What can we learn from cross-national comparisons of education and training?

What can we learn from cross-national comparisons of education and training?

"A qualifications framework is an instrument for the development and classification of qualifications according to a set of criteria for levels of learning achieved. All qualifications frameworks, establish a basis for improving the quality, accessibility, linkages and public or labour market recognition of qualifications within a country and internationally." (OECD 2007)

Speaking at a recent seminar hosted by the Cambridge Assessment Network, Professor David Raffe, Centre for Educational Sociology, University of Edinburgh, Professor Raffe explained how many qualifications frameworks reflect the culture and society of a particular country. He advised the audience that caution and care should be taken in order to draw robust conclusions from international comparisons about different national education systems.

Professor Raffe shared with the audience his theory that when introducing an effective National Qualifications Framework (NQF), there should be an incremental process of change starting from the existing education and training system. Raffe highlighted the following requirements to be considered when introducing a new NQF:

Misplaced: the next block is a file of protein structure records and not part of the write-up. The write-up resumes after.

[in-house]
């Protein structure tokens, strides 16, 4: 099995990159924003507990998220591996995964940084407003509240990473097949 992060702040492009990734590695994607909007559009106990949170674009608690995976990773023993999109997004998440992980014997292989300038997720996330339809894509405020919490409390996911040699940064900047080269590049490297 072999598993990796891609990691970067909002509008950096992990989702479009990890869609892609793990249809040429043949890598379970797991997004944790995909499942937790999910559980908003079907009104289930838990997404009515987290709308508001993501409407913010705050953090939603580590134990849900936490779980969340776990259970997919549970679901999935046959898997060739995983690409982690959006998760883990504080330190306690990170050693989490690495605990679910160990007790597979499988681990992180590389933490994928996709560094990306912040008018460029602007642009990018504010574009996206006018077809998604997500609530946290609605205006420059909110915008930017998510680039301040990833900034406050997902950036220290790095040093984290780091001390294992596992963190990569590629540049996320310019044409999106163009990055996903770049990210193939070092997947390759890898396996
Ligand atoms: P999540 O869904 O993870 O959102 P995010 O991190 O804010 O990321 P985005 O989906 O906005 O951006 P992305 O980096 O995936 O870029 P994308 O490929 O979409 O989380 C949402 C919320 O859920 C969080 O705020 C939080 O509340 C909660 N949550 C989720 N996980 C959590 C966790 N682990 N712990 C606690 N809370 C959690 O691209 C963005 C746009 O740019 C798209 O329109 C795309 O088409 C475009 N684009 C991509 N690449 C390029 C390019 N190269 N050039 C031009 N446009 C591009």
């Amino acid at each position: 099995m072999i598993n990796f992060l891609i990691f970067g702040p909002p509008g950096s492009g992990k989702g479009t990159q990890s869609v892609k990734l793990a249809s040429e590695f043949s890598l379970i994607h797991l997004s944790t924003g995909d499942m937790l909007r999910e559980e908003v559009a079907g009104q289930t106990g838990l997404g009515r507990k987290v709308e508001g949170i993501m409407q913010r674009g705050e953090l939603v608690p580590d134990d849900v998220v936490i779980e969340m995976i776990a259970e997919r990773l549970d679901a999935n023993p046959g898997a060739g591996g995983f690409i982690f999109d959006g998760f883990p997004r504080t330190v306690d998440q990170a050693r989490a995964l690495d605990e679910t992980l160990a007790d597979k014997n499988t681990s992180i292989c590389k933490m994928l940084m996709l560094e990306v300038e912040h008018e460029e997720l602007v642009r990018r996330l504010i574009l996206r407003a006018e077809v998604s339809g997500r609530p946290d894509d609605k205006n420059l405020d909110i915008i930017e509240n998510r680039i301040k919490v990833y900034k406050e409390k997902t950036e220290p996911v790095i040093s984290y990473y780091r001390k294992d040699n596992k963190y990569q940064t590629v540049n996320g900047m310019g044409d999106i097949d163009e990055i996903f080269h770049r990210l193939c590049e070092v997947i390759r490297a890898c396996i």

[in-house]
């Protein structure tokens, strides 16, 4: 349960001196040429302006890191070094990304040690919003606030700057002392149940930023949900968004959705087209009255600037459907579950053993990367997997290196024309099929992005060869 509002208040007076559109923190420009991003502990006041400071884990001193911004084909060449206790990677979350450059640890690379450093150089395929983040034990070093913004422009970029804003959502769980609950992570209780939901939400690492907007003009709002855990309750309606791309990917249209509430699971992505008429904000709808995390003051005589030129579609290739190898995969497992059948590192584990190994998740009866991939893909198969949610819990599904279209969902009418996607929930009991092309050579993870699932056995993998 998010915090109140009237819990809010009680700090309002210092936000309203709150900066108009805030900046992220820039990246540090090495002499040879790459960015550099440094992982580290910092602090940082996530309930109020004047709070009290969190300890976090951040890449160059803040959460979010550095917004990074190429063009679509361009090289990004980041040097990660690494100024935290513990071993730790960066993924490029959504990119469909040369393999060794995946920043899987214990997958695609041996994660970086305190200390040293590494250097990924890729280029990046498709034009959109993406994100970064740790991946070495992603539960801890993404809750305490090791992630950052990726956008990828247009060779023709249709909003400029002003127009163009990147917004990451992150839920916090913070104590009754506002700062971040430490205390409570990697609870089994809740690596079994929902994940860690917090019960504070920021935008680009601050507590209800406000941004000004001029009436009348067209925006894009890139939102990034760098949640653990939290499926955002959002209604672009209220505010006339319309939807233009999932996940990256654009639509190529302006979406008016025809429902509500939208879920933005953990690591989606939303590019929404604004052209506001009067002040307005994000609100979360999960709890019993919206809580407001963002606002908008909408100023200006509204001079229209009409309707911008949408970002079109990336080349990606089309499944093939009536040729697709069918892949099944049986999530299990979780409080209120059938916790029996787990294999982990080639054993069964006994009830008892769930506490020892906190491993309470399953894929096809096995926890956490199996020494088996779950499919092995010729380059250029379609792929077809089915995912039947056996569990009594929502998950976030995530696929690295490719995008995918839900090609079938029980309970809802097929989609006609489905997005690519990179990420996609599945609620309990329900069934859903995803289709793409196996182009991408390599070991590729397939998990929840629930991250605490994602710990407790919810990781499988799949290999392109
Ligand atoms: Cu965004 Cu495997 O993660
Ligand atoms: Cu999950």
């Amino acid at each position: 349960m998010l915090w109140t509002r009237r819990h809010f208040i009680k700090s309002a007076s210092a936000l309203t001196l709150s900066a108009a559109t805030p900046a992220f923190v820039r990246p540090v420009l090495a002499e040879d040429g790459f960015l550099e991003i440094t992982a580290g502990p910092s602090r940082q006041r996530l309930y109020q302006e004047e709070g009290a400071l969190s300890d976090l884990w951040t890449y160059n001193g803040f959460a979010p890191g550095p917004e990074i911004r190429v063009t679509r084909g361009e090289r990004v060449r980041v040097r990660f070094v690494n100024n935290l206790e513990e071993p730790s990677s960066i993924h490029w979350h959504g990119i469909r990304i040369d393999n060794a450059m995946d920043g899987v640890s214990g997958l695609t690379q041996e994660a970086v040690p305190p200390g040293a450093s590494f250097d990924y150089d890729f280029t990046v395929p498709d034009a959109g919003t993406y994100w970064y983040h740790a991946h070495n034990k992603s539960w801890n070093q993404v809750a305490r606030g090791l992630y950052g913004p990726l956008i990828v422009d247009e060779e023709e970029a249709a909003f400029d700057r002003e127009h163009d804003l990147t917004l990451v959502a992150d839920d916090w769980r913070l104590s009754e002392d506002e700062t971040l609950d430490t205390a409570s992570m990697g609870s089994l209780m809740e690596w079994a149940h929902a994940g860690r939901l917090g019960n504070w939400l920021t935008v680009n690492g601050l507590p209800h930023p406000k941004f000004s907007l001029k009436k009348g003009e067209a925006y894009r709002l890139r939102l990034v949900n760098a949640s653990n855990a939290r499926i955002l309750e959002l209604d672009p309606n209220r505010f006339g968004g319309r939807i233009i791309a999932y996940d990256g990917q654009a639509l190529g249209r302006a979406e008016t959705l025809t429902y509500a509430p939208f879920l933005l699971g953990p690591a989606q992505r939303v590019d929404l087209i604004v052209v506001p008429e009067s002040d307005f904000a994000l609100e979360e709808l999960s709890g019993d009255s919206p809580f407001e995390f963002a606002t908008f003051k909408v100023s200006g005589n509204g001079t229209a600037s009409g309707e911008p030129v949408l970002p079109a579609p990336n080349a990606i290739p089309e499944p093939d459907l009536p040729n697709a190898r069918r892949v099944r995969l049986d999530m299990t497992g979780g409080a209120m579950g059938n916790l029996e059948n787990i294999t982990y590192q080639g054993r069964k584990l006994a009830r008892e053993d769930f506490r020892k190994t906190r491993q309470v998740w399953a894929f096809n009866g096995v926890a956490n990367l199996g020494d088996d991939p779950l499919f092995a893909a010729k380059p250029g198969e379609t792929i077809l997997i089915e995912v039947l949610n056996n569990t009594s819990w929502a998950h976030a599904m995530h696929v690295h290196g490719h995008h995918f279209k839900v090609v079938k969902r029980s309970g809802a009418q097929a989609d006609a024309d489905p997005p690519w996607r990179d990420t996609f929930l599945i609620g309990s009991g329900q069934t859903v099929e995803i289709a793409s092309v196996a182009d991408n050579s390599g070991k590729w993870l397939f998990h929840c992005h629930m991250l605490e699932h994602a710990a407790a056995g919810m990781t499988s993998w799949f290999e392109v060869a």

• Time (e.g. for cultural change)
  • Stakeholder involvement and partnership
  • Effective mechanisms for coordination
  • Loose but variable design (typically using sub-frameworks to resolve tension between tightness and scope)
  • A process of iterative alignment (of NQF and practice, intrinsic and institutional logics)
  • Balance of development within sub-frameworks and integration across them
  • Policy breadth (complementary policies/drivers to change institutional logics)

Raffe concluded that policy makers should learn from other countries’ experiences, rather than take an approach as an “ideal type”. He suggested that policy makers should adopt a mixture of the following four strategies: Policy borrowing i.e. identifying transferable best practice; Keeping it in the family i.e. focus on ‘similar’ countries; Identifying generic conditions of success; and Seeing comparisons as heuristic (informing policy learning within a country).

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